As a researcher, I do admit that I like to also do research on a place before going there. This includes reading some academic pieces on its history, culture and politics but also current issues through newspapers or op-eds or local business or lifestyle magazines. On a lighter side, it also includes looking at travel blogs and discussion forums that are really useful to get a feel for what’s in store. One practice that I really love to do to help get to know a place is reading novels about it. Preferably written by authors who come from that country or who have worked/lived there for a long time and who provide stories or reflections that are critical, political and offer insights into the challenges that people from that context face. Both fiction and non-fiction provide different types of insights into a space.

Nyungwe National Park, Rwanda

Nyungwe National Park, Rwanda

Some of my favourites:

DRC: King Leopold’s Ghost (Adam Hochschild)

India/South Asia: The White Tiger (Aravind Adiga), anything by Jhumpa Lahiri and Salman Rushdie

Myanmar: Finding George Orwell in Burma (Emma Larkin), The Glass Palace (Amitav Ghosh)

Nigeria: Things fall apart (Chinua Achebe), anything by Wole Soyinka, Chimamanda Ngozi Adichie, Teju Cole, Helon Habila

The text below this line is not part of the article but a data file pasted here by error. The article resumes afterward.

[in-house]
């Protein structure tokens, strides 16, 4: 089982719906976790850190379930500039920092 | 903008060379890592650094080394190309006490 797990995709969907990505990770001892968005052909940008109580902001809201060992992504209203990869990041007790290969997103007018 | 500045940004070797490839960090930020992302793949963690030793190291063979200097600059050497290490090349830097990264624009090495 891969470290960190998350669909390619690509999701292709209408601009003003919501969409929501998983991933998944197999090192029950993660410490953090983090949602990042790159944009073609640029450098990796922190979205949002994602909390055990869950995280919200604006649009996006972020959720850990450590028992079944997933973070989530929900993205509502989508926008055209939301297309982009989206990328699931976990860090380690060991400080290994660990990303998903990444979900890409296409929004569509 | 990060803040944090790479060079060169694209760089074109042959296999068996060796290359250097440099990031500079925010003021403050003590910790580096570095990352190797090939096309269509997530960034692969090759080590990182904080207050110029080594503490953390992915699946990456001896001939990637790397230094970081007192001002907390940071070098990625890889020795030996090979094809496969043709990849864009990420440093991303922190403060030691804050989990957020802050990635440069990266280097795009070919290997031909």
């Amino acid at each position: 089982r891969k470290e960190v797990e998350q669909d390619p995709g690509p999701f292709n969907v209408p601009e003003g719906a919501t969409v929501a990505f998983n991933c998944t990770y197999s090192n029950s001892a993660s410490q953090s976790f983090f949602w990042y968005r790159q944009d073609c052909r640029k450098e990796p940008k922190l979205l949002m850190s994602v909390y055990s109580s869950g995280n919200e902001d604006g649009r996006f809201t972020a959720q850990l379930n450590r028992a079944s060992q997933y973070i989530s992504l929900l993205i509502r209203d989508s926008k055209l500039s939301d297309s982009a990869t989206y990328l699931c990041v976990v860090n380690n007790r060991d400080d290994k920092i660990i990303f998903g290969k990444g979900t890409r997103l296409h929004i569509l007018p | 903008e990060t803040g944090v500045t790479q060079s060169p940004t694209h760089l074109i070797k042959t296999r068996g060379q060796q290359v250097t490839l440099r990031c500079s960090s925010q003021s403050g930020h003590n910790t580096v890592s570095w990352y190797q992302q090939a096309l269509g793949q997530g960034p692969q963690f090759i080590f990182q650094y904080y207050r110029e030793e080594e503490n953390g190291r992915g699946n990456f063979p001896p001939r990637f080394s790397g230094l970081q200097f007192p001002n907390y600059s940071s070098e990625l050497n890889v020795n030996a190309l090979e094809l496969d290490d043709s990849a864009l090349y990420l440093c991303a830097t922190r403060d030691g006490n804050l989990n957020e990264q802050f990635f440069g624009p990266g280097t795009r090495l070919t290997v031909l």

Pakistan/South Asia: anything by Mohsin Hamid

Rwanda: Baking Cakes in Kigali (Gaile Parkin). Although in the case of Rwanda and the Great Lakes region, I would recommend anyone going there to read more critical historical and political work by Philip Gourevitch, Susan Thomson, Mahmoud Mamdani…

South Africa: Cry, the beloved country (Alan Payton)

Sri Lanka: The Road from Elephant Pass (Nihal de Silva), Funny Boy (or anything by Shyam Selvedurai), Running in the Family (or anything by Michael Ondaatje)

Pottuvil lagoon, Sri Lanka

Pottuvil lagoon, Sri Lanka

Of course, there are so many different types of books about a place that one could refer to to get to know it. But I think novels written by persons of that country or authors who have worked in/know the country well offer distinct perspectives. How do you get to know a place before going and what are the novels or books that you would recommend to people who would like to visit a certain country/place?

Paying homage to poetry…

Sometimes we travel with a backpack, a suitcase, on train, planes and automobiles. However, other times we travel with our minds, through novels, articles and poetry. This is a short post to pay homage to the latter. The friend who convinced me to launch this blog recently published his first book of poetry and I would like to share just one tiny excerpt of how words on paper can enable us to travel to places we have never seen but also to places within ourselves which we didn’t know existed. I hope you speak French. 🙂

A winter sunset, Vancouver, BC Canada

A winter sunset, Vancouver, BC Canada

Il est entendu que l’espoir est une folie. Le soleil

levé ne suffit pas à éteindre la nuit. La nuit: ce qui

n’est pas encore bout, et ses vapeurs assombrissent.

De nouveau les marches, de nouveau le soleil, les

courses-poursuites, le soleil. Les forêts n’ont prévenu

personne de leur arrivée dans le ciel. Les fleuves n’ont

prévenu personne des inondations.

˜ Henri-Michel Yéré, Mil-Neuf-Cent-Quatre-Vingt-Dix